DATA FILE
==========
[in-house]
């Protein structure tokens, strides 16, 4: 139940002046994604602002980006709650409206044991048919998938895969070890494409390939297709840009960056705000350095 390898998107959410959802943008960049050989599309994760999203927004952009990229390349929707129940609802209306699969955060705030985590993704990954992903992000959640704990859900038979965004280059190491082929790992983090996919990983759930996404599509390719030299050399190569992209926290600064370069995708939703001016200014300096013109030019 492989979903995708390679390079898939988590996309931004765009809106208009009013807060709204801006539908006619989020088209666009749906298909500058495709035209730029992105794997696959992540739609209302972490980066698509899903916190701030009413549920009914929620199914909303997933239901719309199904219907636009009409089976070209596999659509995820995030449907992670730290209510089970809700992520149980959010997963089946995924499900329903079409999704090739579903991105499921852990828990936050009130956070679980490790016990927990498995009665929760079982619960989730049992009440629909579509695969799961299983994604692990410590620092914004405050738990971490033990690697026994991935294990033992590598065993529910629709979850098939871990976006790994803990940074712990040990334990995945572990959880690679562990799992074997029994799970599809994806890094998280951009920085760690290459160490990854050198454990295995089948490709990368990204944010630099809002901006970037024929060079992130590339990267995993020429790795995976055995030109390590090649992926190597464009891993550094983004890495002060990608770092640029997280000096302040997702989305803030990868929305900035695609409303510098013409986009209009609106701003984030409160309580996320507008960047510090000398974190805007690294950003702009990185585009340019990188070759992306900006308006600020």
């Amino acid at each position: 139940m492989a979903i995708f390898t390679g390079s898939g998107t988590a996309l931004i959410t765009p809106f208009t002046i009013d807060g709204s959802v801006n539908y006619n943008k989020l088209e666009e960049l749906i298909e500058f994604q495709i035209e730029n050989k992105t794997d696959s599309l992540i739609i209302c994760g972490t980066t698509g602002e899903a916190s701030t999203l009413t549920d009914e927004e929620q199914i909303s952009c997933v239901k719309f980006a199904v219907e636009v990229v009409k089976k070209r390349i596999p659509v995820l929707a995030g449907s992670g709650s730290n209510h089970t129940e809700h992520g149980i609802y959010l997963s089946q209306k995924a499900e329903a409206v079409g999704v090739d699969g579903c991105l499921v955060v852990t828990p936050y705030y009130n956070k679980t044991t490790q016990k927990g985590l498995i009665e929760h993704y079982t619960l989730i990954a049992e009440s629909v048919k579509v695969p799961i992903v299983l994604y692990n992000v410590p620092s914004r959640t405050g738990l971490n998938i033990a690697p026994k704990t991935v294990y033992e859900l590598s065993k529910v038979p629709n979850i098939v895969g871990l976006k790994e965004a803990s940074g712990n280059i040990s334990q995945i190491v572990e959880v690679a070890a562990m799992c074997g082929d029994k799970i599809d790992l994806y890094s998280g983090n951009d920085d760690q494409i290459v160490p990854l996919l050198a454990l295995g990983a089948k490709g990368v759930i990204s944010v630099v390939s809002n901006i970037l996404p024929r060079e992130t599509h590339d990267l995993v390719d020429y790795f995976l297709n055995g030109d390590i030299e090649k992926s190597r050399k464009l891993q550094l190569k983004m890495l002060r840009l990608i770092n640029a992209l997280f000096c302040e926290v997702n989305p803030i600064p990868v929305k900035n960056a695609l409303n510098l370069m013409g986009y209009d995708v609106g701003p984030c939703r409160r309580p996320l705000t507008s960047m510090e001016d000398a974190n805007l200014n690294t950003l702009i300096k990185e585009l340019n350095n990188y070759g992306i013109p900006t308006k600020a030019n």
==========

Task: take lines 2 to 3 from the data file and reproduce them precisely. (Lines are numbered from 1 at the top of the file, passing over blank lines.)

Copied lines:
């Protein structure tokens, strides 16, 4: 139940002046994604602002980006709650409206044991048919998938895969070890494409390939297709840009960056705000350095 390898998107959410959802943008960049050989599309994760999203927004952009990229390349929707129940609802209306699969955060705030985590993704990954992903992000959640704990859900038979965004280059190491082929790992983090996919990983759930996404599509390719030299050399190569992209926290600064370069995708939703001016200014300096013109030019 492989979903995708390679390079898939988590996309931004765009809106208009009013807060709204801006539908006619989020088209666009749906298909500058495709035209730029992105794997696959992540739609209302972490980066698509899903916190701030009413549920009914929620199914909303997933239901719309199904219907636009009409089976070209596999659509995820995030449907992670730290209510089970809700992520149980959010997963089946995924499900329903079409999704090739579903991105499921852990828990936050009130956070679980490790016990927990498995009665929760079982619960989730049992009440629909579509695969799961299983994604692990410590620092914004405050738990971490033990690697026994991935294990033992590598065993529910629709979850098939871990976006790994803990940074712990040990334990995945572990959880690679562990799992074997029994799970599809994806890094998280951009920085760690290459160490990854050198454990295995089948490709990368990204944010630099809002901006970037024929060079992130590339990267995993020429790795995976055995030109390590090649992926190597464009891993550094983004890495002060990608770092640029997280000096302040997702989305803030990868929305900035695609409303510098013409986009209009609106701003984030409160309580996320507008960047510090000398974190805007690294950003702009990185585009340019990188070759992306900006308006600020």
């Amino acid at each position: 139940m492989a979903i995708f390898t390679g390079s898939g998107t988590a996309l931004i959410t765009p809106f208009t002046i009013d807060g709204s959802v801006n539908y006619n943008k989020l088209e666009e960049l749906i298909e500058f994604q495709i035209e730029n050989k992105t794997d696959s599309l992540i739609i209302c994760g972490t980066t698509g602002e899903a916190s701030t999203l009413t549920d009914e927004e929620q199914i909303s952009c997933v239901k719309f980006a199904v219907e636009v990229v009409k089976k070209r390349i596999p659509v995820l929707a995030g449907s992670g709650s730290n209510h089970t129940e809700h992520g149980i609802y959010l997963s089946q209306k995924a499900e329903a409206v079409g999704v090739d699969g579903c991105l499921v955060v852990t828990p936050y705030y009130n956070k679980t044991t490790q016990k927990g985590l498995i009665e929760h993704y079982t619960l989730i990954a049992e009440s629909v048919k579509v695969p799961i992903v299983l994604y692990n992000v410590p620092s914004r959640t405050g738990l971490n998938i033990a690697p026994k704990t991935v294990y033992e859900l590598s065993k529910v038979p629709n979850i098939v895969g871990l976006k790994e965004a803990s940074g712990n280059i040990s334990q995945i190491v572990e959880v690679a070890a562990m799992c074997g082929d029994k799970i599809d790992l994806y890094s998280g983090n951009d920085d760690q494409i290459v160490p990854l996919l050198a454990l295995g990983a089948k490709g990368v759930i990204s944010v630099v390939s809002n901006i970037l996404p024929r060079e992130t599509h590339d990267l995993v390719d020429y790795f995976l297709n055995g030109d390590i030299e090649k992926s190597r050399k464009l891993q550094l190569k983004m890495l002060r840009l990608i770092n640029a992209l997280f000096c302040e926290v997702n989305p803030i600064p990868v929305k900035n960056a695609l409303n510098l370069m013409g986009y209009d995708v609106g701003p984030c939703r409160r309580p996320l705000t507008s960047m510090e001016d000398a974190n805007l200014n690294t950003l702009i300096k990185e585009l340019n350095n990188y070759g992306i013109p900006t308006k600020a030019n």